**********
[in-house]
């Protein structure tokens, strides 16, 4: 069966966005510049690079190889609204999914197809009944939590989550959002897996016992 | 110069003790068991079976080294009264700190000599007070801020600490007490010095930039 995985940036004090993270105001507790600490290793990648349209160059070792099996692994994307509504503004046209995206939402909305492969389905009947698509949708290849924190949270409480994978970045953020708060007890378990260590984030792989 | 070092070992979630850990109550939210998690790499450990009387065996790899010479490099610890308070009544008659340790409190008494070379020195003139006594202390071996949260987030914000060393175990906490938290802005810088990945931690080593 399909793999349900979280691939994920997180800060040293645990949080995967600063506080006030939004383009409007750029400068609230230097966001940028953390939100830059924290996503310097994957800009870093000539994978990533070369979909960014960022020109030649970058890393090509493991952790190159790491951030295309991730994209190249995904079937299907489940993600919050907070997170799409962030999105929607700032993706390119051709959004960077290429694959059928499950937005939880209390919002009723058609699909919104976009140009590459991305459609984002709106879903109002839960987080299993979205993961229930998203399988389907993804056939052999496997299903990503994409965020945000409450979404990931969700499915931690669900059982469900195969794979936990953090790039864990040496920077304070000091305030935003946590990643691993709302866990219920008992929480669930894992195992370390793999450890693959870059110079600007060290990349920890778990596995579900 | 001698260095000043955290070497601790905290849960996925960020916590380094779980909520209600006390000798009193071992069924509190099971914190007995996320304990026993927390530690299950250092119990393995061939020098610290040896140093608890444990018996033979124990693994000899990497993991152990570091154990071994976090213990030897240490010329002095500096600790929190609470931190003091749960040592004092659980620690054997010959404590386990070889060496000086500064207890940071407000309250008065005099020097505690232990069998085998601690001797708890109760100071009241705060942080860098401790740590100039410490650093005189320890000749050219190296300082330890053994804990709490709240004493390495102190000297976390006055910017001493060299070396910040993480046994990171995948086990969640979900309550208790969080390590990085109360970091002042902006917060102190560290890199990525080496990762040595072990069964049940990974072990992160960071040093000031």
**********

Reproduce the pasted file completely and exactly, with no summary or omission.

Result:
[in-house]
């Protein structure tokens, strides 16, 4: 069966966005510049690079190889609204999914197809009944939590989550959002897996016992 | 110069003790068991079976080294009264700190000599007070801020600490007490010095930039 995985940036004090993270105001507790600490290793990648349209160059070792099996692994994307509504503004046209995206939402909305492969389905009947698509949708290849924190949270409480994978970045953020708060007890378990260590984030792989 | 070092070992979630850990109550939210998690790499450990009387065996790899010479490099610890308070009544008659340790409190008494070379020195003139006594202390071996949260987030914000060393175990906490938290802005810088990945931690080593 399909793999349900979280691939994920997180800060040293645990949080995967600063506080006030939004383009409007750029400068609230230097966001940028953390939100830059924290996503310097994957800009870093000539994978990533070369979909960014960022020109030649970058890393090509493991952790190159790491951030295309991730994209190249995904079937299907489940993600919050907070997170799409962030999105929607700032993706390119051709959004960077290429694959059928499950937005939880209390919002009723058609699909919104976009140009590459991305459609984002709106879903109002839960987080299993979205993961229930998203399988389907993804056939052999496997299903990503994409965020945000409450979404990931969700499915931690669900059982469900195969794979936990953090790039864990040496920077304070000091305030935003946590990643691993709302866990219920008992929480669930894992195992370390793999450890693959870059110079600007060290990349920890778990596995579900 | 001698260095000043955290070497601790905290849960996925960020916590380094779980909520209600006390000798009193071992069924509190099971914190007995996320304990026993927390530690299950250092119990393995061939020098610290040896140093608890444990018996033979124990693994000899990497993991152990570091154990071994976090213990030897240490010329002095500096600790929190609470931190003091749960040592004092659980620690054997010959404590386990070889060496000086500064207890940071407000309250008065005099020097505690232990069998085998601690001797708890109760100071009241705060942080860098401790740590100039410490650093005189320890000749050219190296300082330890053994804990709490709240004493390495102190000297976390006055910017001493060299070396910040993480046994990171995948086990969640979900309550208790969080390590990085109360970091002042902006917060102190560290890199990525080496990762040595072990069964049940990974072990992160960071040093000031």